McCarver was born in 1960. In January of 1987, he robbed and killed Woodrow Hartley, a restaurateur in Cabarrus County. He took desperate action at a time when his nightmarish life was at one of its many low points.
McCarver was born into a life of poverty and crime--both of his parents were imprisoned for theft when he was 2 years old, and a few years later, they forced to him to participate in robberies. Passing through foster homes, orphanages, and the home of his sickly and impoverished grandmother, McCarver says he and his brother Lee were subjected to the worst of abuses, emotional, physical and sexual. At his murder trial, he told the jury that, for all practical purposes, "We didn't have parents."
In his teens, McCarver had a brief reunion with his father. Again he and his brother were pressed into committing robberies. His father went back to prison. Ernest stumbled along, and was imprisoned himself in 1984 for writing bad checks.
There was one bright spot in his life. In 1986, he found a girlfriend and they conceived a child. But McCarver's girlfriend left him before the child was born, and he says the despair that followed, along with his perpetual poverty, led him to commit the robbery.
McCarver confessed to the crime. The jury in his trial for first-degree murder came back deadlocked on the question of whether he should be imprisoned for life or executed. On orders from the judge, they kept deliberating for nine more hours before selecting the death sentence. McCarver's appeals have failed, but two justices of the N.C. Supreme Court ruled that the sentence should be overruled, given the judge's improper instructions to the jury in the original trial.
North Carolina-based People of Faith Against the Death Penalty is fighting to save McCarver's life, arguing that, first and foremost, our state has ruled out execution of children--defined as people under the age of 17. Several indicators put the 40-year-old McCarver mentally below that threshold. The jury in his murder trial gauged his intellectual functioning at the 10- to 12-year-old level. He has a third-grade reading comprehension. In a recent test, McCarver was found to have an IQ of 67; 70 and below is considered mentally retarded. North Carolina, along with 24 other states, still permits the execution of retarded convicts.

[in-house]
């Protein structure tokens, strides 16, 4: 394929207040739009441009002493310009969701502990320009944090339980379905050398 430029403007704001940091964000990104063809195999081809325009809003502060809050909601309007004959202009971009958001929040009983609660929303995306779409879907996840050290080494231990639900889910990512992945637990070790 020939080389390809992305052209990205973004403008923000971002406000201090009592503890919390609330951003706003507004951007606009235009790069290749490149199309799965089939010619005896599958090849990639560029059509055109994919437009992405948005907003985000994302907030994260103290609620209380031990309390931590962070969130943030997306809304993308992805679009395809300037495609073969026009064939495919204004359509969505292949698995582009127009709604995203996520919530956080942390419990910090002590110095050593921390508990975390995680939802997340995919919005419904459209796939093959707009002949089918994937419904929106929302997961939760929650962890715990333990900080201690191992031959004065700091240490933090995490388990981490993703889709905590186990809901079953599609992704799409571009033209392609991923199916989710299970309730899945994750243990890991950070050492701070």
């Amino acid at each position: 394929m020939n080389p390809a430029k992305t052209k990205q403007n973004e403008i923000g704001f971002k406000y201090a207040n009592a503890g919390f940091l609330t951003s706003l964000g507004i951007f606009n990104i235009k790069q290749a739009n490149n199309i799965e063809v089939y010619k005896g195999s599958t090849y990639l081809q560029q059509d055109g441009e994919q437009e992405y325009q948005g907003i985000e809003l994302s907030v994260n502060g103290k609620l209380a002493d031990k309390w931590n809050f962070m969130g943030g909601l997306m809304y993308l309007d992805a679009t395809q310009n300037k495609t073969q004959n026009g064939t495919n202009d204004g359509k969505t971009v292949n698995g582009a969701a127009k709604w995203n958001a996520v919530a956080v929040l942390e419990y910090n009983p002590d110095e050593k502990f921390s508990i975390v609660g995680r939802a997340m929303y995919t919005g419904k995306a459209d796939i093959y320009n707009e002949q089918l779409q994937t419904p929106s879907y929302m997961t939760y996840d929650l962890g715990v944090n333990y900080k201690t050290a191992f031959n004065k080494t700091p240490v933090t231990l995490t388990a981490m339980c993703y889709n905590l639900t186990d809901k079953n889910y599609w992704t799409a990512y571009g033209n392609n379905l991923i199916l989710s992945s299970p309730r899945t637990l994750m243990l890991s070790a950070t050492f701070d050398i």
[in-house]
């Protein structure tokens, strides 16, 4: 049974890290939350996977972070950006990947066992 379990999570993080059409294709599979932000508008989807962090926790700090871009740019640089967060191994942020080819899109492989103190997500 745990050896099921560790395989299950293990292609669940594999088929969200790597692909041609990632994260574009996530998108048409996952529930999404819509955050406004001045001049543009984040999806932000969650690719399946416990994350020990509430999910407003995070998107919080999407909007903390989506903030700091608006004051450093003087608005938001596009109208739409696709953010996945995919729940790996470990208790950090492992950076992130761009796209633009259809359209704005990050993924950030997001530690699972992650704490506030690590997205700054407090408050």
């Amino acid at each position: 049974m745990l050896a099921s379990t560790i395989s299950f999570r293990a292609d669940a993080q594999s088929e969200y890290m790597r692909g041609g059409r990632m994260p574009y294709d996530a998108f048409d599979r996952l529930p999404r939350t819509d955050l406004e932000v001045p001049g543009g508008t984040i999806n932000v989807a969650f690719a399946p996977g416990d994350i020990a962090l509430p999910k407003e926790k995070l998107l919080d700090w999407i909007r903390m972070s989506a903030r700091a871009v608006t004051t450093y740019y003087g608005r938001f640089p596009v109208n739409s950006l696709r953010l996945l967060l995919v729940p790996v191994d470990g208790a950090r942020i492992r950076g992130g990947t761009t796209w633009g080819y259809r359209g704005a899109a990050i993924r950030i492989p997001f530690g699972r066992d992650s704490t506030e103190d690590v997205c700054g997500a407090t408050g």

In an op-ed for The News & Observer last Sunday, Gene Nichol, dean of the UNC-Chapel Hill School of Law, argued that "whether we support or oppose capital punishment as a general matter, we ought to reject applying it to the most vulnerable and disadvantaged members of society. ... There is little doubt that at some point in our future we will come to regard the execution of the mentally retarded with horror."
If he is executed this week, McCarver's death will come amid a chorus of calls from civic organizations, municipalities, activists, and church and legal groups for a moratorium on executions until the application of the death penalty receives further scrutiny. Last fall, a research commission of the North Carolina Legislature backed a moratorium until the state's application of the death penalty is explored in depth. On Jan. 18, the Board of Governors of the N.C. Bar Association did the same.
If the moratorium movement continues to build momentum, we may be moving toward abolition of the state's "right" to take life. McCarver, then, could conceivably be one of the last people to be executed in North Carolina. This situation begs the question: If we are soon to abandon the death penalty anyway, how would we look back on the execution of Ernest McCarver, a mentally retarded man who did a miserable thing after a miserable life?